A former socialite continues to live life on the edge.
Anna Blanc has given up wealth, security, and a stuffy fiance to become a crime solver. If you think that’s an unusual career path today, imagine how it played out in 1908 Los Angeles. Because Anna’s determination to live her own life led her father to disown her, she lives in a dump in which leftover trappings of her former lifestyle fight for space with tins of sardines and packages of Cracker Jack—all she can afford to eat on her salary as an LAPD matron. Her former escapades (The Secret Life of Anna Blanc, 2015) have made her notorious, and her police colleagues don’t know what to make of her. She and Detective Joe Singer, son of the police chief, are mad for each other, but Joe wants to marry and have a family, whereas Anna can’t see herself as a meek homemaker following a husband’s orders. After Joe is assigned to Chinatown, he and Anna end up investigating the murder of a childhood friend of Anna’s, a white missionary whose Chinese lover has fled town. Leads are scant in Chinatown’s closed society, and Joe realizes that if the news gets out, it could cause riots and deaths. So they must investigate in secret, even as the police deal with two Tongs on the edge of war. As Anna grapples with the pain of seeing Joe court other women, Joe struggles to keep Anna away from Chinatown and out of trouble. It’s an impossible task, for the brave and often foolhardy Anna, who hates injustice, throws herself into her quest with abandon. Freezing mountain searches, dangerous opium dens, and water rescues are all in a day’s work for the intrepid woman.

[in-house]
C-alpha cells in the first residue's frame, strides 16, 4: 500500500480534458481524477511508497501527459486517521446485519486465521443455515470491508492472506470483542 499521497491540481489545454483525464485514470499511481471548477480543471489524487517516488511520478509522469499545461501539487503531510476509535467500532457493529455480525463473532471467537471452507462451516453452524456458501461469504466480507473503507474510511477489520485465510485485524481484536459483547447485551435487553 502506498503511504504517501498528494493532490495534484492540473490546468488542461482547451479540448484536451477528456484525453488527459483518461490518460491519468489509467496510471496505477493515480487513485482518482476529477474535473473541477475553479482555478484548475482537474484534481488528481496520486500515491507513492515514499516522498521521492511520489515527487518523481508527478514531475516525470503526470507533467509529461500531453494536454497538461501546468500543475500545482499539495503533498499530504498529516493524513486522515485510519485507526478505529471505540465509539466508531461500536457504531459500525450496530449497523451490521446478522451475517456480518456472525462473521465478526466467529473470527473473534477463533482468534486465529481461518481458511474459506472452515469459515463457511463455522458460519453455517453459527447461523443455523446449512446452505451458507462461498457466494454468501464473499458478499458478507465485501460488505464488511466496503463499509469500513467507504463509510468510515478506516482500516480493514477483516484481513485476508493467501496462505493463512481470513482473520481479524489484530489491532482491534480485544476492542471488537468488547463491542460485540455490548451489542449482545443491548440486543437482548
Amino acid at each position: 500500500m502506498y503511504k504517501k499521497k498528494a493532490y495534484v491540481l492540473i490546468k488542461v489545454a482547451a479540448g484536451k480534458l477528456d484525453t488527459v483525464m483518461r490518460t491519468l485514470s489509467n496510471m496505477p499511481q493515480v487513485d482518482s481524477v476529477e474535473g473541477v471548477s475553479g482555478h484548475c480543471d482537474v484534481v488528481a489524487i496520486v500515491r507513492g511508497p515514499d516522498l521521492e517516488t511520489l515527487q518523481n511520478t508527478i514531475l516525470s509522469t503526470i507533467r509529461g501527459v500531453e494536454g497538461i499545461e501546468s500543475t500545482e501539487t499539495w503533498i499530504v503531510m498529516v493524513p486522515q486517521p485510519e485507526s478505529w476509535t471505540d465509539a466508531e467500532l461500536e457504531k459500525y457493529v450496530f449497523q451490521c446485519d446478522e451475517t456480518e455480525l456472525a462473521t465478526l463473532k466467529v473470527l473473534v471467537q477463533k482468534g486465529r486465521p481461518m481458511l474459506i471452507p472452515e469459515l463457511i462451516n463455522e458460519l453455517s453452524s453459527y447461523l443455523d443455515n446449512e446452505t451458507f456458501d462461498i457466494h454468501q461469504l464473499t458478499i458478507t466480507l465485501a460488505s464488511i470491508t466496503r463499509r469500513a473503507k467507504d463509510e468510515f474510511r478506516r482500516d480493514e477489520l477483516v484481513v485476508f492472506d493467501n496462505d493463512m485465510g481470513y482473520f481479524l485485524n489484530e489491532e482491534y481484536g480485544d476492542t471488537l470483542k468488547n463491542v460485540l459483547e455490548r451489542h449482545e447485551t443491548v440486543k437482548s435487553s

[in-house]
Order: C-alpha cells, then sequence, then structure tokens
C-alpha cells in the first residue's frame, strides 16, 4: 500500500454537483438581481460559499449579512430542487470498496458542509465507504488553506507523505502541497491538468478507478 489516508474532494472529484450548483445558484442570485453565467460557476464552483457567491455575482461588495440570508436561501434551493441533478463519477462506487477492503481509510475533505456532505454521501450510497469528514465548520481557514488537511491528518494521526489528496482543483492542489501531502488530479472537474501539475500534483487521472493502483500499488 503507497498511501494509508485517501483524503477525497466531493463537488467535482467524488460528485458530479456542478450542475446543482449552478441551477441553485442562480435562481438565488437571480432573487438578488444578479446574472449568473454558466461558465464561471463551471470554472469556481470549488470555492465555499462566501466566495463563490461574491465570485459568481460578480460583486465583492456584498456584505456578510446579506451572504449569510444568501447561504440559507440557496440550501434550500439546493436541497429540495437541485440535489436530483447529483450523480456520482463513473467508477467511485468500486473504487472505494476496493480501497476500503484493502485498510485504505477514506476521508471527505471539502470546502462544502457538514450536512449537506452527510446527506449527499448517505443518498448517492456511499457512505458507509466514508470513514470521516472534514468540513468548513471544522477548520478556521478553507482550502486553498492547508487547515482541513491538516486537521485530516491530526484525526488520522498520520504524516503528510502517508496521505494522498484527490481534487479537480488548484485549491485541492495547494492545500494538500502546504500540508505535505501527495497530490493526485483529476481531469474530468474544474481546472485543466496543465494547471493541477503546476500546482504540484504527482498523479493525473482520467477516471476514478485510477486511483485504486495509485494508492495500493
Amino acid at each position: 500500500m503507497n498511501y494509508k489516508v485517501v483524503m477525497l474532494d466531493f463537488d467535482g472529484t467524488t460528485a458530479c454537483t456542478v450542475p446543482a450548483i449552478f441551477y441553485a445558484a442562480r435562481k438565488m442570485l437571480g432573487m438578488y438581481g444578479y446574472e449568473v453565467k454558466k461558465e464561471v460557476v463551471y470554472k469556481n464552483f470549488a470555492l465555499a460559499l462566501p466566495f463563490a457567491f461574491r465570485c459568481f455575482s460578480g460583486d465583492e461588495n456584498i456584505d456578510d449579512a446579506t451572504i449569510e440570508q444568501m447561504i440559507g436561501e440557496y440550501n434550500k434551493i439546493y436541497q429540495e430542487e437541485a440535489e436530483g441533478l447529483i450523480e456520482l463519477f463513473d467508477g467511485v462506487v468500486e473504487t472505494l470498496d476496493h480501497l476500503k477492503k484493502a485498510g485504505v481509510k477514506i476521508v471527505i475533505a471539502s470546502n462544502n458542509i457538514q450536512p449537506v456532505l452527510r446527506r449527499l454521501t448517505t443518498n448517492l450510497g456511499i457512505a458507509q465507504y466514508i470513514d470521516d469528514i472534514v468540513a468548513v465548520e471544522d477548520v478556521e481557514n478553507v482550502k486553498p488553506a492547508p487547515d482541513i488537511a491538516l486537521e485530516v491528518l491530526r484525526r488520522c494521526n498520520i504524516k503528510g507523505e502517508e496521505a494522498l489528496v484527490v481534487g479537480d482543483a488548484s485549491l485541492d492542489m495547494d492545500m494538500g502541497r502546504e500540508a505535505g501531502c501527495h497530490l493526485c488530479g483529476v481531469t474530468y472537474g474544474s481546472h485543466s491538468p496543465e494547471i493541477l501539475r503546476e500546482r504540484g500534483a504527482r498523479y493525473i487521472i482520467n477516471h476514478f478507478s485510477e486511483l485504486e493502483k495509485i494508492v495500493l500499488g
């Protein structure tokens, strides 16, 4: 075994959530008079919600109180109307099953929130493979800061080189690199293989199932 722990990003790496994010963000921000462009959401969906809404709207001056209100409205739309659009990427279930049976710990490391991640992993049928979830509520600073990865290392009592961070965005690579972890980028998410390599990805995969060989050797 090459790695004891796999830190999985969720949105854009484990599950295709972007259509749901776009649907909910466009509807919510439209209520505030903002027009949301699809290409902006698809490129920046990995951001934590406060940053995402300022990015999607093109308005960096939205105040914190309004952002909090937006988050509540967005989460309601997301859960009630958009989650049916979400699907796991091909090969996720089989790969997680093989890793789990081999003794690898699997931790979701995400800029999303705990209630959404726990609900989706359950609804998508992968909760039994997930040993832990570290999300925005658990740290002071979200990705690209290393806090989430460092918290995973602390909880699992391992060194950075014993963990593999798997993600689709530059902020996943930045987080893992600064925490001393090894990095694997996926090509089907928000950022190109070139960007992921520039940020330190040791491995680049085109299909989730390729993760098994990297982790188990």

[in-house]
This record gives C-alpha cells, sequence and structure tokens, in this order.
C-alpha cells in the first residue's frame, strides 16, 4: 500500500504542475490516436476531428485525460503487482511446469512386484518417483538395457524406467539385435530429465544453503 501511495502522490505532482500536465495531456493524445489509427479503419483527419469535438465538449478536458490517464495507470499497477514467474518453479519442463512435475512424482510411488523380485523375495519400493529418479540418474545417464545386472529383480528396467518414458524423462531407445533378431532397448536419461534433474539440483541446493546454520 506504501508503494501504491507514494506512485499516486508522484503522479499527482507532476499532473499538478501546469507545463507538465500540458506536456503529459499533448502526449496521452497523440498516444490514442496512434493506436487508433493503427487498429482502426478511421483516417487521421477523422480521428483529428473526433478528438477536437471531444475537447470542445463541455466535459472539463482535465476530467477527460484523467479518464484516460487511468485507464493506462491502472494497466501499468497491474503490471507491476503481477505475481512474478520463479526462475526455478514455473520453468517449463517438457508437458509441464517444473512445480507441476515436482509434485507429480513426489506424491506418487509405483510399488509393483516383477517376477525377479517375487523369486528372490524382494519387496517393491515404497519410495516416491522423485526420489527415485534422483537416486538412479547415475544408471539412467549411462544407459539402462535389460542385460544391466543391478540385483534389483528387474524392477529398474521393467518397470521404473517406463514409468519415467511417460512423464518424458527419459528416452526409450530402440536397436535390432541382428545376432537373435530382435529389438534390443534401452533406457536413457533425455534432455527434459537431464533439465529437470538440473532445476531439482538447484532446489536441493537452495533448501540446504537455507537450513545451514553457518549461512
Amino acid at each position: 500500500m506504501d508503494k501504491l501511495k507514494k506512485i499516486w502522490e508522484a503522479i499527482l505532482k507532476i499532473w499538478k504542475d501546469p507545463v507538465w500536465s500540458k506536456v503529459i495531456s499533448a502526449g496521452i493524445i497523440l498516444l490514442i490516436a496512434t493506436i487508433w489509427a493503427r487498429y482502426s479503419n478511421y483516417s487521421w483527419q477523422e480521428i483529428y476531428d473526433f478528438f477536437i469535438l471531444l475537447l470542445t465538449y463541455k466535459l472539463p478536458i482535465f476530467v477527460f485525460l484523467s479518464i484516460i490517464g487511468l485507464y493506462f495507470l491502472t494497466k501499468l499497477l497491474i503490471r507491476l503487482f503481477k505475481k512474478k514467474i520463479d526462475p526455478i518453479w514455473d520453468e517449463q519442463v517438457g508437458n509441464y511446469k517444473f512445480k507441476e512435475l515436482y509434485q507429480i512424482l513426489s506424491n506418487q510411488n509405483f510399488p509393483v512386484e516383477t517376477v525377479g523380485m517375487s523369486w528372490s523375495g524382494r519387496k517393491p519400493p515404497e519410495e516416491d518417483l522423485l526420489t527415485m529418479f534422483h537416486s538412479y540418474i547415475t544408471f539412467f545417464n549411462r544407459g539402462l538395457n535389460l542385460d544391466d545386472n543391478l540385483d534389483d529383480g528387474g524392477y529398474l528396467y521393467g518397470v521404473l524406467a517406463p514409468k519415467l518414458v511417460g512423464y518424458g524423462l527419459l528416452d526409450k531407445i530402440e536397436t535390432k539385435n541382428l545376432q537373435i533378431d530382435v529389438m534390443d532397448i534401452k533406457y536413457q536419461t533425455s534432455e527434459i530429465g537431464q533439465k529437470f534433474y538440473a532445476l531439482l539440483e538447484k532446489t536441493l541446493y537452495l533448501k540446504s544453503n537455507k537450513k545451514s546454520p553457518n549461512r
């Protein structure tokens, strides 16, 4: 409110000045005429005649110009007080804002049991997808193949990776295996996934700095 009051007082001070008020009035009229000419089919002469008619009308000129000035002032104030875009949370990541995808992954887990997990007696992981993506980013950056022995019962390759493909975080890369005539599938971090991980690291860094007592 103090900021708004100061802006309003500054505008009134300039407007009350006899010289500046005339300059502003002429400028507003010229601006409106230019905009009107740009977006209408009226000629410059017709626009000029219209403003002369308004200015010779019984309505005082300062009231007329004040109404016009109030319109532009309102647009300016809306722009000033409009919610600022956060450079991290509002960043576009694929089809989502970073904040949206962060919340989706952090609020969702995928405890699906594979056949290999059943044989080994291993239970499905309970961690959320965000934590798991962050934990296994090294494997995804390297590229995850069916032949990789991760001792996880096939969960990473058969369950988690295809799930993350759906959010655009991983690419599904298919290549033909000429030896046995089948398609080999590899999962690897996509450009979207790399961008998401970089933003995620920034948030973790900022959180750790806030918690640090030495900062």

The feisty heroine's sleuthing abilities and tricky love life make it hard to put this fast-paced historical mystery/romance down and leave you wanting more.